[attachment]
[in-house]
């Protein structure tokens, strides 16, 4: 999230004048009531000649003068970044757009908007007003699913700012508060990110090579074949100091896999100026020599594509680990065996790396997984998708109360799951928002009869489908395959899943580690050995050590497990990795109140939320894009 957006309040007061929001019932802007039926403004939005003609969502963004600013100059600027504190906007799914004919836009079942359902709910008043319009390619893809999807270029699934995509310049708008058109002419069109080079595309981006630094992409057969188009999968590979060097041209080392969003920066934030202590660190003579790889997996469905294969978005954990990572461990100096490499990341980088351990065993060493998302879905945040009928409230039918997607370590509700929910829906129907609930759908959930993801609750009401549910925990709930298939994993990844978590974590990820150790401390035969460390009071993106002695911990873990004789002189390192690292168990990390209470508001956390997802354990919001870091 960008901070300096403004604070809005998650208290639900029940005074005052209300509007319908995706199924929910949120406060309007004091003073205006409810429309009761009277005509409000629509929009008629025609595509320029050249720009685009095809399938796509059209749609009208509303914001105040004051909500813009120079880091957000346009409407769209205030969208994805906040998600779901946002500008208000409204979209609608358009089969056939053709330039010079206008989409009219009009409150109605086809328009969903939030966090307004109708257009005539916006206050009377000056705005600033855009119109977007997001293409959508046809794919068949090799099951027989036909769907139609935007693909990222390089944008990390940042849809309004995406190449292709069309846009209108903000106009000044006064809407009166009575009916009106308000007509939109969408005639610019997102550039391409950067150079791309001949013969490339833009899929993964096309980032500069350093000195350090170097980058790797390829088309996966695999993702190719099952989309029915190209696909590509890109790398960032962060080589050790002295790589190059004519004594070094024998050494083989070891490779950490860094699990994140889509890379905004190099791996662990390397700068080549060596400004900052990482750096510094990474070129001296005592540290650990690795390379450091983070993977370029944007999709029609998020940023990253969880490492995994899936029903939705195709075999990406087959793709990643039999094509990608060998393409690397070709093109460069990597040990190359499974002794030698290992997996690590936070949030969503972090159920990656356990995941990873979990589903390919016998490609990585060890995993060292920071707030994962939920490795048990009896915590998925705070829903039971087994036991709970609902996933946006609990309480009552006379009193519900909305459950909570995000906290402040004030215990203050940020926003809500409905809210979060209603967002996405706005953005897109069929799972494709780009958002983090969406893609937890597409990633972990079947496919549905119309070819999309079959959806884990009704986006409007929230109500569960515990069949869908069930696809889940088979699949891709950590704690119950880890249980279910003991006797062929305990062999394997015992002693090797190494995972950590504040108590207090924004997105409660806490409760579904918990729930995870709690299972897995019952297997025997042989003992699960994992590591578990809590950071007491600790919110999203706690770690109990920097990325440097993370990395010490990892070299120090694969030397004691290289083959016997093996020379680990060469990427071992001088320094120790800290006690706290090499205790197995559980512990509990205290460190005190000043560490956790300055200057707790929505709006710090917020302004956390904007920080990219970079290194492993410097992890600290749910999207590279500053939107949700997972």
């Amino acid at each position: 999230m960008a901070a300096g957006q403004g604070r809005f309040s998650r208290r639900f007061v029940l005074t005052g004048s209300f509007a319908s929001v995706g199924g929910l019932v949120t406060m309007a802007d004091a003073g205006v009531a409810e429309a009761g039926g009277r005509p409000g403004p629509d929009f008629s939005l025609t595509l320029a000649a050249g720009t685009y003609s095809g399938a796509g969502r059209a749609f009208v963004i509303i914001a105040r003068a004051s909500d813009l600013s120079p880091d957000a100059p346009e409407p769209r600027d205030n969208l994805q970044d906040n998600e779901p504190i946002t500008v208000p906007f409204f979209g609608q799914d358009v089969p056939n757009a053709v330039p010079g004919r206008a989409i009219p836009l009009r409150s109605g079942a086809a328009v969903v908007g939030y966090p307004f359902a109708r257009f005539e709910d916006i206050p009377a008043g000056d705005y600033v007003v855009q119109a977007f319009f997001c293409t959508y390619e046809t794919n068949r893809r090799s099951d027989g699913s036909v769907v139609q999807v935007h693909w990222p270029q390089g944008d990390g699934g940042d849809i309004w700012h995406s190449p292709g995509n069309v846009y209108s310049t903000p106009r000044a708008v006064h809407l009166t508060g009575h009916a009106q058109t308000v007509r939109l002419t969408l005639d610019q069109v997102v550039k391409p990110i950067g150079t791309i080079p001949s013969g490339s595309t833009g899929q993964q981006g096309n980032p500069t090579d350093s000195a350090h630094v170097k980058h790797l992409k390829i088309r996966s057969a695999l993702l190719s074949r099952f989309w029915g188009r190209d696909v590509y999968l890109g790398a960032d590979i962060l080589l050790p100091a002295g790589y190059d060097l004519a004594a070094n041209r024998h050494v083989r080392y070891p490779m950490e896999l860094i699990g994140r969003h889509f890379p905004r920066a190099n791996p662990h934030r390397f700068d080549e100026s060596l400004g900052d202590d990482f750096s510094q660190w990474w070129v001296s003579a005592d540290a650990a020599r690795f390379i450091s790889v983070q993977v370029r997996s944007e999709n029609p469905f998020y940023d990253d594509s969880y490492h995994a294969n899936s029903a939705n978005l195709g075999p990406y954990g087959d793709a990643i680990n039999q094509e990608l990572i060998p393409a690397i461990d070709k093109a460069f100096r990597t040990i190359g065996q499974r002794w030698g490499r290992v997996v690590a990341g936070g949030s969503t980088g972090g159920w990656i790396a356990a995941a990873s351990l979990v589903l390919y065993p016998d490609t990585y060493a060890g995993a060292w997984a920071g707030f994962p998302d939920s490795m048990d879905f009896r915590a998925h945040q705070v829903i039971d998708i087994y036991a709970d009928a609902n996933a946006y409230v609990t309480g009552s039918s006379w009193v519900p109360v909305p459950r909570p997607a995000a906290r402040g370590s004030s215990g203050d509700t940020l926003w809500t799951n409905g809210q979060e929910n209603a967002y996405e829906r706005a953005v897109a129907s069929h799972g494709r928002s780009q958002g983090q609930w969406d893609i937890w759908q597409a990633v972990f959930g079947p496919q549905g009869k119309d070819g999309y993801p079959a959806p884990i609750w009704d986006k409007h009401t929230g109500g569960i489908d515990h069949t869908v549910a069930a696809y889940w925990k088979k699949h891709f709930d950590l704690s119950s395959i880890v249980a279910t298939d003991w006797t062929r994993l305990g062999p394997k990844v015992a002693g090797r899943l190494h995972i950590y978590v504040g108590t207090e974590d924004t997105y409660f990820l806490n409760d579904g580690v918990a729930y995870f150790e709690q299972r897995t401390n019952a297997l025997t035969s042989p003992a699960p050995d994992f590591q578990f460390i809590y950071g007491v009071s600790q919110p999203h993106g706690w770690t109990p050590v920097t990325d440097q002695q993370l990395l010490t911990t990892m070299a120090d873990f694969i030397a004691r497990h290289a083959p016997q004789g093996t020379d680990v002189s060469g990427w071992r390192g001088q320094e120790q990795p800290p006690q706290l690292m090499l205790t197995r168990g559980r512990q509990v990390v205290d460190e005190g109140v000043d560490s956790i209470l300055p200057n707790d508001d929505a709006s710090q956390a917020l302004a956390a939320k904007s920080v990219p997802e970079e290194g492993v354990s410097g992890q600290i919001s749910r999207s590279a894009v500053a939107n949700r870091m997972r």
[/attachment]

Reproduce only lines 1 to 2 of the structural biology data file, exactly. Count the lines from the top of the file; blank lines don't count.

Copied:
[in-house]
């Protein structure tokens, strides 16, 4: 999230004048009531000649003068970044757009908007007003699913700012508060990110090579074949100091896999100026020599594509680990065996790396997984998708109360799951928002009869489908395959899943580690050995050590497990990795109140939320894009 957006309040007061929001019932802007039926403004939005003609969502963004600013100059600027504190906007799914004919836009079942359902709910008043319009390619893809999807270029699934995509310049708008058109002419069109080079595309981006630094992409057969188009999968590979060097041209080392969003920066934030202590660190003579790889997996469905294969978005954990990572461990100096490499990341980088351990065993060493998302879905945040009928409230039918997607370590509700929910829906129907609930759908959930993801609750009401549910925990709930298939994993990844978590974590990820150790401390035969460390009071993106002695911990873990004789002189390192690292168990990390209470508001956390997802354990919001870091 960008901070300096403004604070809005998650208290639900029940005074005052209300509007319908995706199924929910949120406060309007004091003073205006409810429309009761009277005509409000629509929009008629025609595509320029050249720009685009095809399938796509059209749609009208509303914001105040004051909500813009120079880091957000346009409407769209205030969208994805906040998600779901946002500008208000409204979209609608358009089969056939053709330039010079206008989409009219009009409150109605086809328009969903939030966090307004109708257009005539916006206050009377000056705005600033855009119109977007997001293409959508046809794919068949090799099951027989036909769907139609935007693909990222390089944008990390940042849809309004995406190449292709069309846009209108903000106009000044006064809407009166009575009916009106308000007509939109969408005639610019997102550039391409950067150079791309001949013969490339833009899929993964096309980032500069350093000195350090170097980058790797390829088309996966695999993702190719099952989309029915190209696909590509890109790398960032962060080589050790002295790589190059004519004594070094024998050494083989070891490779950490860094699990994140889509890379905004190099791996662990390397700068080549060596400004900052990482750096510094990474070129001296005592540290650990690795390379450091983070993977370029944007999709029609998020940023990253969880490492995994899936029903939705195709075999990406087959793709990643039999094509990608060998393409690397070709093109460069990597040990190359499974002794030698290992997996690590936070949030969503972090159920990656356990995941990873979990589903390919016998490609990585060890995993060292920071707030994962939920490795048990009896915590998925705070829903039971087994036991709970609902996933946006609990309480009552006379009193519900909305459950909570995000906290402040004030215990203050940020926003809500409905809210979060209603967002996405706005953005897109069929799972494709780009958002983090969406893609937890597409990633972990079947496919549905119309070819999309079959959806884990009704986006409007929230109500569960515990069949869908069930696809889940088979699949891709950590704690119950880890249980279910003991006797062929305990062999394997015992002693090797190494995972950590504040108590207090924004997105409660806490409760579904918990729930995870709690299972897995019952297997025997042989003992699960994992590591578990809590950071007491600790919110999203706690770690109990920097990325440097993370990395010490990892070299120090694969030397004691290289083959016997093996020379680990060469990427071992001088320094120790800290006690706290090499205790197995559980512990509990205290460190005190000043560490956790300055200057707790929505709006710090917020302004956390904007920080990219970079290194492993410097992890600290749910999207590279500053939107949700997972």